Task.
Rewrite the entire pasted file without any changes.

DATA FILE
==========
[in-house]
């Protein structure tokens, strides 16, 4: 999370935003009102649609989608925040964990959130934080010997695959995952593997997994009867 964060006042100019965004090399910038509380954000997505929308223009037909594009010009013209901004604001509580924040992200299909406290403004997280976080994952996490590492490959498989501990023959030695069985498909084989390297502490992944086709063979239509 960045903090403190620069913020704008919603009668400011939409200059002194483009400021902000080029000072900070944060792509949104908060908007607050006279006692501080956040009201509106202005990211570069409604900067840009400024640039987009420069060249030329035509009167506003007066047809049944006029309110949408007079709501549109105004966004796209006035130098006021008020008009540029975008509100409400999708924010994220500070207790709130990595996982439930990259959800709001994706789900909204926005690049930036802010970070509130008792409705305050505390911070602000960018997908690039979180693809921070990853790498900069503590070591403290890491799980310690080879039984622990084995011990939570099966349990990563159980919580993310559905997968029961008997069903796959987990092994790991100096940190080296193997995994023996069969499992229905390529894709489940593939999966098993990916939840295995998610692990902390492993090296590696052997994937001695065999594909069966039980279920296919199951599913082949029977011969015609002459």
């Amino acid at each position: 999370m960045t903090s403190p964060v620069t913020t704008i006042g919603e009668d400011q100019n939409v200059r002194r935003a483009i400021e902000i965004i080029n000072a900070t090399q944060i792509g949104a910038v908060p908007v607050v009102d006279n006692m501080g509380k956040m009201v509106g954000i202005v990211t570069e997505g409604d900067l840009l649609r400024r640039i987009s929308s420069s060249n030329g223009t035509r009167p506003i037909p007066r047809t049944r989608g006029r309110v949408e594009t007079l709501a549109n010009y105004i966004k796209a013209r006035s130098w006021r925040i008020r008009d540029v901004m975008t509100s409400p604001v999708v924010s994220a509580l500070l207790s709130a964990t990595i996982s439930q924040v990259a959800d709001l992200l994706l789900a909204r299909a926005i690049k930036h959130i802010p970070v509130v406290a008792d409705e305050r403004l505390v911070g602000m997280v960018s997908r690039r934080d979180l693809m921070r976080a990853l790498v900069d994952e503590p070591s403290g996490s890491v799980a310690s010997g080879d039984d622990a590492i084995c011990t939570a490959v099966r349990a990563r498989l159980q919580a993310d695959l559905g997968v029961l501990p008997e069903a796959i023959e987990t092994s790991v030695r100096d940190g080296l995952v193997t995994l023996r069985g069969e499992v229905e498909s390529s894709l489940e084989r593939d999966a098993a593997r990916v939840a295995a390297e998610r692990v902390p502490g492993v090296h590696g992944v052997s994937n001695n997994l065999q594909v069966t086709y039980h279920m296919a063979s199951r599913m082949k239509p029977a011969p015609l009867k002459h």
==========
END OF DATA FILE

[in-house]
């Protein structure tokens, strides 16, 4: 999370935003009102649609989608925040964990959130934080010997695959995952593997997994009867 964060006042100019965004090399910038509380954000997505929308223009037909594009010009013209901004604001509580924040992200299909406290403004997280976080994952996490590492490959498989501990023959030695069985498909084989390297502490992944086709063979239509 960045903090403190620069913020704008919603009668400011939409200059002194483009400021902000080029000072900070944060792509949104908060908007607050006279006692501080956040009201509106202005990211570069409604900067840009400024640039987009420069060249030329035509009167506003007066047809049944006029309110949408007079709501549109105004966004796209006035130098006021008020008009540029975008509100409400999708924010994220500070207790709130990595996982439930990259959800709001994706789900909204926005690049930036802010970070509130008792409705305050505390911070602000960018997908690039979180693809921070990853790498900069503590070591403290890491799980310690080879039984622990084995011990939570099966349990990563159980919580993310559905997968029961008997069903796959987990092994790991100096940190080296193997995994023996069969499992229905390529894709489940593939999966098993990916939840295995998610692990902390492993090296590696052997994937001695065999594909069966039980279920296919199951599913082949029977011969015609002459």
């Amino acid at each position: 999370m960045t903090s403190p964060v620069t913020t704008i006042g919603e009668d400011q100019n939409v200059r002194r935003a483009i400021e902000i965004i080029n000072a900070t090399q944060i792509g949104a910038v908060p908007v607050v009102d006279n006692m501080g509380k956040m009201v509106g954000i202005v990211t570069e997505g409604d900067l840009l649609r400024r640039i987009s929308s420069s060249n030329g223009t035509r009167p506003i037909p007066r047809t049944r989608g006029r309110v949408e594009t007079l709501a549109n010009y105004i966004k796209a013209r006035s130098w006021r925040i008020r008009d540029v901004m975008t509100s409400p604001v999708v924010s994220a509580l500070l207790s709130a964990t990595i996982s439930q924040v990259a959800d709001l992200l994706l789900a909204r299909a926005i690049k930036h959130i802010p970070v509130v406290a008792d409705e305050r403004l505390v911070g602000m997280v960018s997908r690039r934080d979180l693809m921070r976080a990853l790498v900069d994952e503590p070591s403290g996490s890491v799980a310690s010997g080879d039984d622990a590492i084995c011990t939570a490959v099966r349990a990563r498989l159980q919580a993310d695959l559905g997968v029961l501990p008997e069903a796959i023959e987990t092994s790991v030695r100096d940190g080296l995952v193997t995994l023996r069985g069969e499992v229905e498909s390529s894709l489940e084989r593939d999966a098993a593997r990916v939840a295995a390297e998610r692990v902390p502490g492993v090296h590696g992944v052997s994937n001695n997994l065999q594909v069966t086709y039980h279920m296919a063979s199951r599913m082949k239509p029977a011969p015609l009867k002459h």